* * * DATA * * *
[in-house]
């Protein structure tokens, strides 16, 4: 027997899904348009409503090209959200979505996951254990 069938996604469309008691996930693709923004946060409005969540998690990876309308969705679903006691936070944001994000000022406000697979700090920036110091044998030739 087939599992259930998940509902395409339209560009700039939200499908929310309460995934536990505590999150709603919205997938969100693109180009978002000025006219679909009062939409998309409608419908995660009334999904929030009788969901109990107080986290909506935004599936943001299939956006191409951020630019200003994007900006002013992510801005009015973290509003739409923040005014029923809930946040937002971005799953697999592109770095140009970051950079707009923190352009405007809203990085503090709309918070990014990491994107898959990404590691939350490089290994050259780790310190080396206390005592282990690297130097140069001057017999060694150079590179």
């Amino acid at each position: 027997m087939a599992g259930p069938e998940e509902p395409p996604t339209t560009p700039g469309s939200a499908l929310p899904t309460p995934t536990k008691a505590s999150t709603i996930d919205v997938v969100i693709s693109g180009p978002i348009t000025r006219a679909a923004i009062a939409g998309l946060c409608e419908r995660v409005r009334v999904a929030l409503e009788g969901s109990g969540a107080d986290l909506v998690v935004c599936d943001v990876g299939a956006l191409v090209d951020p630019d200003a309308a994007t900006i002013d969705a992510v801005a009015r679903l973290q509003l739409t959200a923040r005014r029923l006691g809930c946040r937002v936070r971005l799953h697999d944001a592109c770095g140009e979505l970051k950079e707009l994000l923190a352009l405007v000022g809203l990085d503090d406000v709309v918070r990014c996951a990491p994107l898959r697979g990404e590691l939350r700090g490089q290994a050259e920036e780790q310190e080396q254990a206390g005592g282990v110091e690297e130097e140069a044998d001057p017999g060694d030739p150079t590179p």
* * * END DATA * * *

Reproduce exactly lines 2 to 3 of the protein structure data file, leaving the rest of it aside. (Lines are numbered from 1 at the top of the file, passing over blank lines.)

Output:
């Protein structure tokens, strides 16, 4: 027997899904348009409503090209959200979505996951254990 069938996604469309008691996930693709923004946060409005969540998690990876309308969705679903006691936070944001994000000022406000697979700090920036110091044998030739 087939599992259930998940509902395409339209560009700039939200499908929310309460995934536990505590999150709603919205997938969100693109180009978002000025006219679909009062939409998309409608419908995660009334999904929030009788969901109990107080986290909506935004599936943001299939956006191409951020630019200003994007900006002013992510801005009015973290509003739409923040005014029923809930946040937002971005799953697999592109770095140009970051950079707009923190352009405007809203990085503090709309918070990014990491994107898959990404590691939350490089290994050259780790310190080396206390005592282990690297130097140069001057017999060694150079590179």
């Amino acid at each position: 027997m087939a599992g259930p069938e998940e509902p395409p996604t339209t560009p700039g469309s939200a499908l929310p899904t309460p995934t536990k008691a505590s999150t709603i996930d919205v997938v969100i693709s693109g180009p978002i348009t000025r006219a679909a923004i009062a939409g998309l946060c409608e419908r995660v409005r009334v999904a929030l409503e009788g969901s109990g969540a107080d986290l909506v998690v935004c599936d943001v990876g299939a956006l191409v090209d951020p630019d200003a309308a994007t900006i002013d969705a992510v801005a009015r679903l973290q509003l739409t959200a923040r005014r029923l006691g809930c946040r937002v936070r971005l799953h697999d944001a592109c770095g140009e979505l970051k950079e707009l994000l923190a352009l405007v000022g809203l990085d503090d406000v709309v918070r990014c996951a990491p994107l898959r697979g990404e590691l939350r700090g490089q290994a050259e920036e780790q310190e080396q254990a206390g005592g282990v110091e690297e130097e140069a044998d001057p017999g060694d030739p150079t590179p």